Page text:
DVD Review: Death Wish 2 & Death Wish 3
Both films are released on DVD Monday February 13th (Death Wish 2 getting a Region 2 re-release, while Death Wish 3 is making its belated R2 debut).
The early ‘70s saw a slew of realistic and taboo-busting movies about urban violence, with titles such as The French Connection, Serpico, Across 110th Street, Dirty Harry and Shaft among the pick of the bunch. By 1974, audiences were already growing desensitised towards foul language, graphic violence and explicit sex – it seemed that there was little left that could shock them or manipulate their emotions.
Then along came Death Wish, a film which found enormous favour with the public, particularly in America where the big cities were rife with crime. The sight of middle-aged businessman Charles Bronson dishing out his own brand of vigilante justice had cinema audiences jumping out of their seats in excitement and yelling fervent support at the screen. Director Michael Winner had found a winning formula – a cathartic wish-fulfilment fantasy for ordinary people fed up with the crime and squalor around them.
Such success meant that a sequel was inevitable. As it happened, Death Wish eventually went on to spawn four sequels, none of them anywhere near as good as the original but all of them popular enough at the box office to keep the studio executives happy.
Death Wish 2 is arguably the weakest film in the entire series. Michael Winner directs again but this one lacks the black humour of the original and doesn’t try to explore any of the ambivalence of vigilantism. Instead, it is an ultra-seedy shoot ‘em up with heavy emphasis on the more unpleasant aspects. There had already been a surprisingly brutal rape sequence in the original but that is nothing compared to the three gloatingly nasty rape sequences in Death Wish 2. Furthermore, Bronson’s character is no longer troubled by his dark path of revenge – he positively enjoys wiping out the scum, disposing of them with something approaching zeal.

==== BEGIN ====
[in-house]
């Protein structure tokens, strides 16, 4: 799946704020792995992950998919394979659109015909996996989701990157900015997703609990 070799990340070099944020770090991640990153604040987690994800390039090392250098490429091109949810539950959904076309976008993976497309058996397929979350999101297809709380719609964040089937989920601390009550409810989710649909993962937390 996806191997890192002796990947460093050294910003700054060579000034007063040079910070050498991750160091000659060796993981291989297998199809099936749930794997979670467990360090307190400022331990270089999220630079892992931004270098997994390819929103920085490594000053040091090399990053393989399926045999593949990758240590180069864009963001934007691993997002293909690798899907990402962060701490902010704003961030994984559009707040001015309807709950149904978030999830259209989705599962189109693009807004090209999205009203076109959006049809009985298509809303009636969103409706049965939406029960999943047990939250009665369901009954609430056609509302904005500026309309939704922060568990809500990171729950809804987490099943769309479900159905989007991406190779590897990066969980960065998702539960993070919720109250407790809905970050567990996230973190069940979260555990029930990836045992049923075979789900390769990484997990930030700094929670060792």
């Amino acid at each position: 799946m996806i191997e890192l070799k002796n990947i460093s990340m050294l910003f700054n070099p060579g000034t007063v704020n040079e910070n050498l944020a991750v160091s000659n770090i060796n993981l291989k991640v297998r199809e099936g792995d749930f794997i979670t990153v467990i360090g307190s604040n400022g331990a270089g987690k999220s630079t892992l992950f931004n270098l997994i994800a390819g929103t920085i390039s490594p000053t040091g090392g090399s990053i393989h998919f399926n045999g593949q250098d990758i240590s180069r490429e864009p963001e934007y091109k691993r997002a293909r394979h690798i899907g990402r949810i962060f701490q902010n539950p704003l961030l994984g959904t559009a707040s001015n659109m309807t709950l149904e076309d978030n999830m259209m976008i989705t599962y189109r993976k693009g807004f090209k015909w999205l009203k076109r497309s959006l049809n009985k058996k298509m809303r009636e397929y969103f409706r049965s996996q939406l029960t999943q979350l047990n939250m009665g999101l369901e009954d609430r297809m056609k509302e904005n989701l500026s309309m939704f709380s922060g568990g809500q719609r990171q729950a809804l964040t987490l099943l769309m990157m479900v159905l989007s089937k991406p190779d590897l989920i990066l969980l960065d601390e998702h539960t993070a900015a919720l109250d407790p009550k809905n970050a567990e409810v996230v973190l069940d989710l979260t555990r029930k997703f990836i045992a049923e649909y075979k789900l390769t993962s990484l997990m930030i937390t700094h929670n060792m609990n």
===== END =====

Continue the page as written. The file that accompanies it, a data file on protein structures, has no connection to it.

The story – such as it is – finds Paul Kersey (Bronson) living and working in Los Angeles after fleeing the consequences of his vigilante killing spree in New York. His daughter Carol (Robin Sherwood) remains catatonic after being beaten and raped in the earlier film. Kersey enjoys a relationship with radio journalist Geri Nichols (Jill Ireland), but hasn’t told her about his violent past.
Another group of thugs ruin Kersey’s new-found happiness. First, his housemaid is brutally raped and murdered; later his daughter is kidnapped, raped and dies while trying to escape. These events merely convince Kersey that it’s time to start killing the scum once more.
The film is a total disaster, with hopeless performances, absurd dialogue and cheapjack action. It marks a hitherto unimagined low point in action/exploitation cinema.
Death Wish 3 is slightly better, mainly because it doesn’t take itself very seriously and climaxes with a street battle which manages to be remarkable and sickening in equal measure. There isn’t a single moment in the film which aspires to be believable. It opts instead for a comic-strip approach; a cartoonish mix of trigger-happy carnage and action.
This time, Kersey returns to New York to visit an old friend but when he arrives, he finds his friend dying on the floor after being beaten by local thugs. It soon becomes apparent that the entire neighbourhood is in the grip of fear from a gang of street hoodlums, led by the psychopathic Fraker (Gavan O’Herlihy).
A tough cop, Inspector Shriker (Ed Lauter), persuades Kersey to turn vigilante once more, this time with the unofficial support of the law. Kersey makes booby traps and baits the thugs, picking them off one by one to the relief of the honest citizens in the district. Eventually, a full-scale riot kicks off and the entire neighbourhood ends up resembling something from a World War II battlefield, with Kersey mowing down the bad guys with an assortment of weapons.
While Death Wish 3 is by far the most ludicrous entry in the series, it is at least interesting for its Rambo-like climax in which Bronson becomes a one-man-army. Any semblance of realism is nowhere to be found and the film gleefully sets about depicting wholesale mayhem. On the level of pure action, it is technically impressive but its narrative is virtually non-existent. The performances however, are OK, especially O’Herlihy’s baddie, Lauter’s crooked cop and Martin Balsam as a pissed-off citizen who’s ready to rally under Bronson’s vigilante flag.
Death Wish 3 is a bad movie for sure, but a fun bad movie.
FMV Ratings: Death Wish 2 * Death Wish 3 **